Tuesday, November 23, 2010

Open Europe press summary: 23 November 2010


New Open Europe briefing: What will the Irish bailout actually solve?
Open Europe has published a new briefing looking at the different bailout options for Ireland. It argues that a one-off bailout or stricter budget rules will do very little to solve the eurozone's problems - although it can serve to buy valuable time for Ireland, which is in better shape than Greece and Portugal. The briefing notes that the real problem Ireland and other weaker eurozone economies face is how to regain competitiveness inside a monetary union, without the option of currency devaluation at their disposal.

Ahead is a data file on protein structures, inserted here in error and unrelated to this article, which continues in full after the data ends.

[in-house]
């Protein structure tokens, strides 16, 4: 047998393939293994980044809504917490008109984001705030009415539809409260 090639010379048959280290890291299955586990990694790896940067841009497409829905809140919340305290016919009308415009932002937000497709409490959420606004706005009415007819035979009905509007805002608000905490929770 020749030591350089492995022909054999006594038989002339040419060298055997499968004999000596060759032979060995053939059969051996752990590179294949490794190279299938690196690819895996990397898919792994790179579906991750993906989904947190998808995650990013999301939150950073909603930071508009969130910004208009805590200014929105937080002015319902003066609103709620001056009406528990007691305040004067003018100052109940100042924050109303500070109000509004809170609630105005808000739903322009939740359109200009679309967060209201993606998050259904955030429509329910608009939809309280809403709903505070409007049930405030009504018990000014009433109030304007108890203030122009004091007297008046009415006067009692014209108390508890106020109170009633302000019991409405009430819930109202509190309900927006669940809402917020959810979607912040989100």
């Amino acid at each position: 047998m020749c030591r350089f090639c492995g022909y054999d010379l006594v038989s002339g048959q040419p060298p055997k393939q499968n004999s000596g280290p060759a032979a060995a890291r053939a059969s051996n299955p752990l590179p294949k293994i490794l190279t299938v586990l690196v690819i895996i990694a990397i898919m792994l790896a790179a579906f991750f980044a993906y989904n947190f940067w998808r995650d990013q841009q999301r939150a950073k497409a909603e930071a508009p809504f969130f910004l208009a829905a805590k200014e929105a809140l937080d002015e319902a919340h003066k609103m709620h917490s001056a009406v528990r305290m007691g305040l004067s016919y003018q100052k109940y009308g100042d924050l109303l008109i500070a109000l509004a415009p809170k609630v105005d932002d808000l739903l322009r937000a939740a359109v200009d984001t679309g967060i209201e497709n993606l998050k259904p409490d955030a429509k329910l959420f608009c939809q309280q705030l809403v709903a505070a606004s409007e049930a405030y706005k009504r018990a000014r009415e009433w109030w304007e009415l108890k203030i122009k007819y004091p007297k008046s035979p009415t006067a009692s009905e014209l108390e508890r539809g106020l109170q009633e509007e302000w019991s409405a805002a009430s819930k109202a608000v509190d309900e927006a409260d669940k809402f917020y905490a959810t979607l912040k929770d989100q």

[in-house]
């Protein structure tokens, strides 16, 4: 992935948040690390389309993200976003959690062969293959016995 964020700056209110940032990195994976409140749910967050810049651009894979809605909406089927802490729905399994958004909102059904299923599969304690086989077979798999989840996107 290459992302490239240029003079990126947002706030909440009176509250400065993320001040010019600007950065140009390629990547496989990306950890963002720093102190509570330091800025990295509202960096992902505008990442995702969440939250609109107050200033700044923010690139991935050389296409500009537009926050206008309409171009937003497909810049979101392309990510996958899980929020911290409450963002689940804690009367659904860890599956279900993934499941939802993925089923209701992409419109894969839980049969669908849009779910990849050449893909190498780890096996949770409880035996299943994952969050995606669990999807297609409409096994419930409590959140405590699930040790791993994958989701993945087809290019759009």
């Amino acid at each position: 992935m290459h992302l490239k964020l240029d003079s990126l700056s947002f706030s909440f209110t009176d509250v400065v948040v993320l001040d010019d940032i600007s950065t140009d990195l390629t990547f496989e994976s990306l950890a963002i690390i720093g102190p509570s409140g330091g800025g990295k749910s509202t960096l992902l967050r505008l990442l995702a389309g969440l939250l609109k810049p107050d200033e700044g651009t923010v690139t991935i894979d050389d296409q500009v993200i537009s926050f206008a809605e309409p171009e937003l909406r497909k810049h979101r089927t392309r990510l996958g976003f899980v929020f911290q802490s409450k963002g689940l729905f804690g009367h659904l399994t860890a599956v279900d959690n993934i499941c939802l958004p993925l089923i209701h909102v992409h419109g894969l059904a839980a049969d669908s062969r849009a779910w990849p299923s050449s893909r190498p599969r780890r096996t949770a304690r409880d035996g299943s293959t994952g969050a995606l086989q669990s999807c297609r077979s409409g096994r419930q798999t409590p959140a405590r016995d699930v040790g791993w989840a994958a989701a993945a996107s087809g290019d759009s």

Irish Taoiseach announces early election for next year;
Markets turn attention to Portugal and Spain
In the aftermath of Ireland's request for a bailout from the EU and the IMF, the Green Party - the junior partner in the Irish coalition government - has threatened to withdraw support unless a general election is called in January. Irish Prime Minister Brian Cowen conceded yesterday evening that he would dissolve parliament "in the new year," but only once a new 2011 budget and the bailout have been negotiated, reports the Irish Times. However, Cowen's weak majority may not garner the support necessary to pass the 2011 budget. If he fails, he may be forced to dissolve the Parliament on 7 December, reports the FT.